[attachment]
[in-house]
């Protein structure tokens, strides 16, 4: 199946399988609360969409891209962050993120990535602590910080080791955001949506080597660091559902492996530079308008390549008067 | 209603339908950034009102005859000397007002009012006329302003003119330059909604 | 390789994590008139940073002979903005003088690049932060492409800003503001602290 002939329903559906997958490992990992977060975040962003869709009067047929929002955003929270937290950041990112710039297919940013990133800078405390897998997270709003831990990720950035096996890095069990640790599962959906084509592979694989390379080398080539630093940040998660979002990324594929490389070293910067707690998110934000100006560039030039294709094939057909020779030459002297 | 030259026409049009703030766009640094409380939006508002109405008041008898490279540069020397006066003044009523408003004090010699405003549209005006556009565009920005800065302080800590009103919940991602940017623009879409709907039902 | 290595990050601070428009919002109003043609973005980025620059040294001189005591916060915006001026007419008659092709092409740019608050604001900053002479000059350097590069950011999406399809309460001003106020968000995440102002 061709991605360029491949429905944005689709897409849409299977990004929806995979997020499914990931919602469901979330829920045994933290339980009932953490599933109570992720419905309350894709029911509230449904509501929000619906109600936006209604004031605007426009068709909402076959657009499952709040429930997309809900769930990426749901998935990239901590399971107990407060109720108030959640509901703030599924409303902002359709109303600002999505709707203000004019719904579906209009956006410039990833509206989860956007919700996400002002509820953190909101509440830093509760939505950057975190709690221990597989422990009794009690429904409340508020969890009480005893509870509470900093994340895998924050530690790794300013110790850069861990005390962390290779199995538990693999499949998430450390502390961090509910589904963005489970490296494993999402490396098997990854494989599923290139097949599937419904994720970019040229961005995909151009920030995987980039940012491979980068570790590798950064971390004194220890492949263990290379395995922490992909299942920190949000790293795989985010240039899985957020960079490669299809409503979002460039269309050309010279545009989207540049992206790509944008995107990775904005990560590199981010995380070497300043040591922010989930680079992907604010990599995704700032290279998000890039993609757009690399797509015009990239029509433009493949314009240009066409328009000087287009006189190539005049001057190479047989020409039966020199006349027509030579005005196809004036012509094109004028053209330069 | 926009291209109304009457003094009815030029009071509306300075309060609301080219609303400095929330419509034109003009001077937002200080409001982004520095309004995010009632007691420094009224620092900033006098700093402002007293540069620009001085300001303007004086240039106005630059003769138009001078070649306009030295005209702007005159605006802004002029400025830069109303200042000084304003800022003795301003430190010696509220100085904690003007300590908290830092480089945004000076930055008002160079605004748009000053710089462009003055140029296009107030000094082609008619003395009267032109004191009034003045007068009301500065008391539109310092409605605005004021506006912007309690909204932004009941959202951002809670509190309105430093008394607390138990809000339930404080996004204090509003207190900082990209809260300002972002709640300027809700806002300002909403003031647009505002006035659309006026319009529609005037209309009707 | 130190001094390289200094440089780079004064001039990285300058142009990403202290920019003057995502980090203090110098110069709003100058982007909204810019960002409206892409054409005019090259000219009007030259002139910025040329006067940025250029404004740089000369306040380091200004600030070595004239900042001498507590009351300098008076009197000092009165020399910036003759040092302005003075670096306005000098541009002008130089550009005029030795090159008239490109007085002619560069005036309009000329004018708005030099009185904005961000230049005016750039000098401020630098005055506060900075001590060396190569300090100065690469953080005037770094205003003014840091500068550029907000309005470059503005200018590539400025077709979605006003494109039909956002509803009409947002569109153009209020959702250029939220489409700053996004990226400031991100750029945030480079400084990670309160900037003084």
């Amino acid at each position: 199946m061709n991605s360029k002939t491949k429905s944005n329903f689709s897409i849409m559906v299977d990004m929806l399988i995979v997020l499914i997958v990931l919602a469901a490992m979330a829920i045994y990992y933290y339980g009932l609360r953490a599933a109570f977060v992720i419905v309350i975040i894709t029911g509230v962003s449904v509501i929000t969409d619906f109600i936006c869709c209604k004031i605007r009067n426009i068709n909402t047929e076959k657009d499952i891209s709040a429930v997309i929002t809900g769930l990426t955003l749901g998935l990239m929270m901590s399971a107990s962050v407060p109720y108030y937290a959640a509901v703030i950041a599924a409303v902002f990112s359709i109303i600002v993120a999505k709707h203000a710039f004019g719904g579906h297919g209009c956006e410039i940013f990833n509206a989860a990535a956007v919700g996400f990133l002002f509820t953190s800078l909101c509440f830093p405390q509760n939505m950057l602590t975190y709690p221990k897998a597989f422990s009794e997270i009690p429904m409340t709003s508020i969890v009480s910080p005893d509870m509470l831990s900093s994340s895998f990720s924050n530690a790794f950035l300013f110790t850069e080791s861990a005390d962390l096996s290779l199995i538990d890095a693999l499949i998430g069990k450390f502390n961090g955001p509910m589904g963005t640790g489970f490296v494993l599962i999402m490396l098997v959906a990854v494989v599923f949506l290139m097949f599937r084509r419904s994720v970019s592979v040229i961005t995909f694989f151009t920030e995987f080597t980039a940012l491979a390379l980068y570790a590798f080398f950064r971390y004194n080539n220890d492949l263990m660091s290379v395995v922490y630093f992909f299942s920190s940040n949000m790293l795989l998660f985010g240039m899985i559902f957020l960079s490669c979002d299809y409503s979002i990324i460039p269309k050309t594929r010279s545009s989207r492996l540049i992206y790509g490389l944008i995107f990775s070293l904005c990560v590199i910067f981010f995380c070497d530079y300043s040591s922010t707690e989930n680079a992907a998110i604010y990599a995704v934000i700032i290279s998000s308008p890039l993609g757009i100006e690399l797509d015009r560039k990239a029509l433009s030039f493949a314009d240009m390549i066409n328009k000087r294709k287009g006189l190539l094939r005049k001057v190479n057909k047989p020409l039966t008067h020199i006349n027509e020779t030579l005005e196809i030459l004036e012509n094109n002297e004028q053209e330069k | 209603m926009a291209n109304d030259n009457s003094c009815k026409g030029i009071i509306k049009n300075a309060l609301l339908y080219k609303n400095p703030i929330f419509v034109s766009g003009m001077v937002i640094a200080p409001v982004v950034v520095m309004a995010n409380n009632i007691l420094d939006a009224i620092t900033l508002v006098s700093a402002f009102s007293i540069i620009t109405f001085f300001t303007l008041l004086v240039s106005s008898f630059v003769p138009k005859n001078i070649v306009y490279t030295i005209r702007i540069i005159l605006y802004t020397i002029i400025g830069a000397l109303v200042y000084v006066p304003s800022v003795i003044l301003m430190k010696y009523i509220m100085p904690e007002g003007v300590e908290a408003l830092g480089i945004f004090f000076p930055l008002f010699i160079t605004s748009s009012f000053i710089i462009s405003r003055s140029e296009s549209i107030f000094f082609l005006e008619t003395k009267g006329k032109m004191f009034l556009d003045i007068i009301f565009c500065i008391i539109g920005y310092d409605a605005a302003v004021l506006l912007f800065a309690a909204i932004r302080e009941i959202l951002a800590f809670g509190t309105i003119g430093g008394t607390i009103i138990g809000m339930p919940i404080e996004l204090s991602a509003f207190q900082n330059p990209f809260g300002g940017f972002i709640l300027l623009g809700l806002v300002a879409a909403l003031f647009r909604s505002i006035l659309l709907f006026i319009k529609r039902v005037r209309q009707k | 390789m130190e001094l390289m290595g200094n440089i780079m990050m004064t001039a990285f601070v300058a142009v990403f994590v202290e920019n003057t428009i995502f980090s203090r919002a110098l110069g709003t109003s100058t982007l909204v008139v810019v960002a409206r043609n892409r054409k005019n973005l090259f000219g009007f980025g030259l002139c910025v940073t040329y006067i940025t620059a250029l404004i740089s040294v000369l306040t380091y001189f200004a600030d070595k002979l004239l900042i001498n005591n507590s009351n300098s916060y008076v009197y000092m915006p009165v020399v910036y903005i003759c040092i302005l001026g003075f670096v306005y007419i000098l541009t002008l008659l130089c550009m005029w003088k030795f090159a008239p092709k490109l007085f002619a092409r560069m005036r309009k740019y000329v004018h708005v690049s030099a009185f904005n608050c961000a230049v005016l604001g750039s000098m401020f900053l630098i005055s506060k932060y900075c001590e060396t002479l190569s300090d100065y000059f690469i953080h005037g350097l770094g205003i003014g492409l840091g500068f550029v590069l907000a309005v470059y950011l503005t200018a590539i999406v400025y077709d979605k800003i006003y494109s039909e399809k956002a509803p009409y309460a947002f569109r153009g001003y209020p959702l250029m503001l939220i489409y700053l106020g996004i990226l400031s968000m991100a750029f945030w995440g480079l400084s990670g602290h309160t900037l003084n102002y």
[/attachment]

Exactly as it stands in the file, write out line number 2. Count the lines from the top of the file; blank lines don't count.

């Protein structure tokens, strides 16, 4: 199946399988609360969409891209962050993120990535602590910080080791955001949506080597660091559902492996530079308008390549008067 | 209603339908950034009102005859000397007002009012006329302003003119330059909604 | 390789994590008139940073002979903005003088690049932060492409800003503001602290 002939329903559906997958490992990992977060975040962003869709009067047929929002955003929270937290950041990112710039297919940013990133800078405390897998997270709003831990990720950035096996890095069990640790599962959906084509592979694989390379080398080539630093940040998660979002990324594929490389070293910067707690998110934000100006560039030039294709094939057909020779030459002297 | 030259026409049009703030766009640094409380939006508002109405008041008898490279540069020397006066003044009523408003004090010699405003549209005006556009565009920005800065302080800590009103919940991602940017623009879409709907039902 | 290595990050601070428009919002109003043609973005980025620059040294001189005591916060915006001026007419008659092709092409740019608050604001900053002479000059350097590069950011999406399809309460001003106020968000995440102002 061709991605360029491949429905944005689709897409849409299977990004929806995979997020499914990931919602469901979330829920045994933290339980009932953490599933109570992720419905309350894709029911509230449904509501929000619906109600936006209604004031605007426009068709909402076959657009499952709040429930997309809900769930990426749901998935990239901590399971107990407060109720108030959640509901703030599924409303902002359709109303600002999505709707203000004019719904579906209009956006410039990833509206989860956007919700996400002002509820953190909101509440830093509760939505950057975190709690221990597989422990009794009690429904409340508020969890009480005893509870509470900093994340895998924050530690790794300013110790850069861990005390962390290779199995538990693999499949998430450390502390961090509910589904963005489970490296494993999402490396098997990854494989599923290139097949599937419904994720970019040229961005995909151009920030995987980039940012491979980068570790590798950064971390004194220890492949263990290379395995922490992909299942920190949000790293795989985010240039899985957020960079490669299809409503979002460039269309050309010279545009989207540049992206790509944008995107990775904005990560590199981010995380070497300043040591922010989930680079992907604010990599995704700032290279998000890039993609757009690399797509015009990239029509433009493949314009240009066409328009000087287009006189190539005049001057190479047989020409039966020199006349027509030579005005196809004036012509094109004028053209330069 | 926009291209109304009457003094009815030029009071509306300075309060609301080219609303400095929330419509034109003009001077937002200080409001982004520095309004995010009632007691420094009224620092900033006098700093402002007293540069620009001085300001303007004086240039106005630059003769138009001078070649306009030295005209702007005159605006802004002029400025830069109303200042000084304003800022003795301003430190010696509220100085904690003007300590908290830092480089945004000076930055008002160079605004748009000053710089462009003055140029296009107030000094082609008619003395009267032109004191009034003045007068009301500065008391539109310092409605605005004021506006912007309690909204932004009941959202951002809670509190309105430093008394607390138990809000339930404080996004204090509003207190900082990209809260300002972002709640300027809700806002300002909403003031647009505002006035659309006026319009529609005037209309009707 | 130190001094390289200094440089780079004064001039990285300058142009990403202290920019003057995502980090203090110098110069709003100058982007909204810019960002409206892409054409005019090259000219009007030259002139910025040329006067940025250029404004740089000369306040380091200004600030070595004239900042001498507590009351300098008076009197000092009165020399910036003759040092302005003075670096306005000098541009002008130089550009005029030795090159008239490109007085002619560069005036309009000329004018708005030099009185904005961000230049005016750039000098401020630098005055506060900075001590060396190569300090100065690469953080005037770094205003003014840091500068550029907000309005470059503005200018590539400025077709979605006003494109039909956002509803009409947002569109153009209020959702250029939220489409700053996004990226400031991100750029945030480079400084990670309160900037003084």